This beautiful word (keep in mind: this is one word!) comes from one of the most important sources of colonial Nahuatl poetry, the so-called Cantares mexicanos. My presentation suggests that Bierhorst (a brilliant translator) may have missed the internal structuring of this word. Notice how his translation treats “troupial” and “turquoise swan” as types of feathers. However, “quetzal” can refer both to feathers and the bird that bears this name. Since troupials, “turquoise swans” (a species of motmot) and quetzals are all species of brightly-colored tropical birds common to flower world complex of poetic imagery, it seems to me far more likely that the author included the three as an embedded triplet modifying the verb huihuicomacan. The directional thrust of this verb (a command form of huicoma, “to climb”) is spiraling, upward motion. Based on the larger context of the verse in which this word-poem appears, I believe the composer was likening the spiraling flight of brightly colored birds with the rising of one’s spirit in song to God. This is a spectacular example of the melding of Christian practices with indigenous art forms, a phenomenon well documented in longer texts and here shown to operate at the level of single words.
Ex. 3 onquetzalchalchiuhtlapitzalicaoacatiaque
“They went chirping like flutes of quetzal-green jade” (Burkhart translation)
they went chirping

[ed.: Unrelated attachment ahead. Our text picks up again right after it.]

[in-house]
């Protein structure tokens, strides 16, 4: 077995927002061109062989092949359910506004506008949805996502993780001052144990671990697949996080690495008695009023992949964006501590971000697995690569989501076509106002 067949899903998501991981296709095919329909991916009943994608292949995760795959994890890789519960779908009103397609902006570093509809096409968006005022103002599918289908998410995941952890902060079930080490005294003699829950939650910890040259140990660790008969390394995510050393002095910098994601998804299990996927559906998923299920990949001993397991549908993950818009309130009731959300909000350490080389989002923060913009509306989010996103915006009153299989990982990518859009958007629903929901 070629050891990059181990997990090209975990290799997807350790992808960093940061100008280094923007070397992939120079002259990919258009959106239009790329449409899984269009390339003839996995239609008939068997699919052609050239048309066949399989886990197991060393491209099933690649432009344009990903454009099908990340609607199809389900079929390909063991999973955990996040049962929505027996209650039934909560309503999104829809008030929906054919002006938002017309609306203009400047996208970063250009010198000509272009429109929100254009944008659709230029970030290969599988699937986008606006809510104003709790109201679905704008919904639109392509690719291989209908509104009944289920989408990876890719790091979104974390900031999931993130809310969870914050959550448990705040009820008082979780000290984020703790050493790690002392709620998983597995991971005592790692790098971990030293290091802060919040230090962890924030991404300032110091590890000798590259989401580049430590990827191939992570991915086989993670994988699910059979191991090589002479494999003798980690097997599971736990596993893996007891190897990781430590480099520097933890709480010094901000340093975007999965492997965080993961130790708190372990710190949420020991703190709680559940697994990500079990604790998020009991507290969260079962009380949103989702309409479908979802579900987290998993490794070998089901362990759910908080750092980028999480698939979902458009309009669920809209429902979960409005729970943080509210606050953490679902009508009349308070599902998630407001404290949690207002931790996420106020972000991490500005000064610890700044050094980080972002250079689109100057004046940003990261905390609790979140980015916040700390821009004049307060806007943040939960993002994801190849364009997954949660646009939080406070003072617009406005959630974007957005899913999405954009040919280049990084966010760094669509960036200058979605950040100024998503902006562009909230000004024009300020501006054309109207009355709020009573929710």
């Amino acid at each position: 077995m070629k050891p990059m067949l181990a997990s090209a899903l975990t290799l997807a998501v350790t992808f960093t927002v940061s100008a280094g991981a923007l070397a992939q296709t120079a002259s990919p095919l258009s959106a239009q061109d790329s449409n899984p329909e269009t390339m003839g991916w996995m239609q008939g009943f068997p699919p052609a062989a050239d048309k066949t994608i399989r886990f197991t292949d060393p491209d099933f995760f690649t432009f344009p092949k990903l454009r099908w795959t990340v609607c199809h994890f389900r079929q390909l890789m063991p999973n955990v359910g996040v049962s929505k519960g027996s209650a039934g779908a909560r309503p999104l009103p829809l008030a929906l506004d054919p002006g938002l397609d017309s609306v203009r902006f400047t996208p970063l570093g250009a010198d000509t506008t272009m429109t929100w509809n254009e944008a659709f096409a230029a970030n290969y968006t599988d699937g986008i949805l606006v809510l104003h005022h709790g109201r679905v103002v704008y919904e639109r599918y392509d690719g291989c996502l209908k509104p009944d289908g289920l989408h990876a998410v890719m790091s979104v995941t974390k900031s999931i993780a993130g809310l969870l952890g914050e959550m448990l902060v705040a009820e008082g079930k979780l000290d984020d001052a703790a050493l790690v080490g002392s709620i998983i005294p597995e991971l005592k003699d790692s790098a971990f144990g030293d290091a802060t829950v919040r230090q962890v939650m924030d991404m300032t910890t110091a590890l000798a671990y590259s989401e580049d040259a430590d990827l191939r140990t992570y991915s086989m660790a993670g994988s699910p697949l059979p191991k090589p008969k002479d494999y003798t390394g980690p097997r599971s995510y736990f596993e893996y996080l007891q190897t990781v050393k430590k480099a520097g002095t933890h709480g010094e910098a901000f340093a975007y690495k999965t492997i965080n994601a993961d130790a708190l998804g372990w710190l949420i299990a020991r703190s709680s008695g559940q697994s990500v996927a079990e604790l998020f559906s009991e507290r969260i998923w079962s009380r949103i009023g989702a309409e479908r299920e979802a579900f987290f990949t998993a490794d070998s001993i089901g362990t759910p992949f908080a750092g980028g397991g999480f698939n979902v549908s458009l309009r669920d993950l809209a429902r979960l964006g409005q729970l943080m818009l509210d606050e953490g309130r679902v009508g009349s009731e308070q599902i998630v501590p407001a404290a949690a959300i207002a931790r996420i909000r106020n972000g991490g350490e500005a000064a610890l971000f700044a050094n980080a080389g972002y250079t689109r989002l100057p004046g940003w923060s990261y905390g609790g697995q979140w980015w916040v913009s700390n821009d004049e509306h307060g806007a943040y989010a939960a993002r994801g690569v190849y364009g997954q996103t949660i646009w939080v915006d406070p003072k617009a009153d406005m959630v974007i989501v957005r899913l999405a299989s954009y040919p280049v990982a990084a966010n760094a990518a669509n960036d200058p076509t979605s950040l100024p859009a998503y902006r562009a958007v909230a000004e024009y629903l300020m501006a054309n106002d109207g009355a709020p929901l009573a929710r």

This beautiful word-poem appears in fray Bernardino de Sahagún’s cycle of songs composed for the feast of the Nativity and describes the sounds made by the angels attending Christ’s birth. I have formatted my presentation of this word horizontally so as to better highlight its complex internal structure. The opening bracket is formed by Nahuatl’s outbound directional prefix on-, essentially a prefix that indicates the action is moving away from the speaker or subject. The closing bracket, the word being modified, is the verb icahuacatiaque “they went chirping.” Within these brackets the author has embedded three stems: quetzal- (“quetzal feather”), chalchiuh- (“green stone or jade”), and tlapitzal- (“flute”). At first I was inclined to see these stems as forming an embedded triplet. However, there’s something more complicated going on here. Rather than all serving the same function, the embedded stems modify the verb icahuacatiaque at two different levels. The first level is represented by tlapitzal- (“flute”) which modifies the verb, basically saying that the angels “went chirping like flutes.” However, modifying this modifier is an embedded couplet, quetzal- and chalchiuh-, which describes the appearance of the flute. However, this is no ordinary couplet. In fact, it is a difrasismo the metaphorical meaning of which is maize leaves or rain drops. In its pre-Hispanic usage this difrasismo alluded to the rain deity Tlaloc, a surprising reference in light of the Christian context of its use here! So far this is the only difrasismo I have identified within the confines of a single word poem. Given the centrality of this particular kind of couplet in Nahuatl poetry it stands as a striking example of the permeation of certain poetic features down to the smallest level.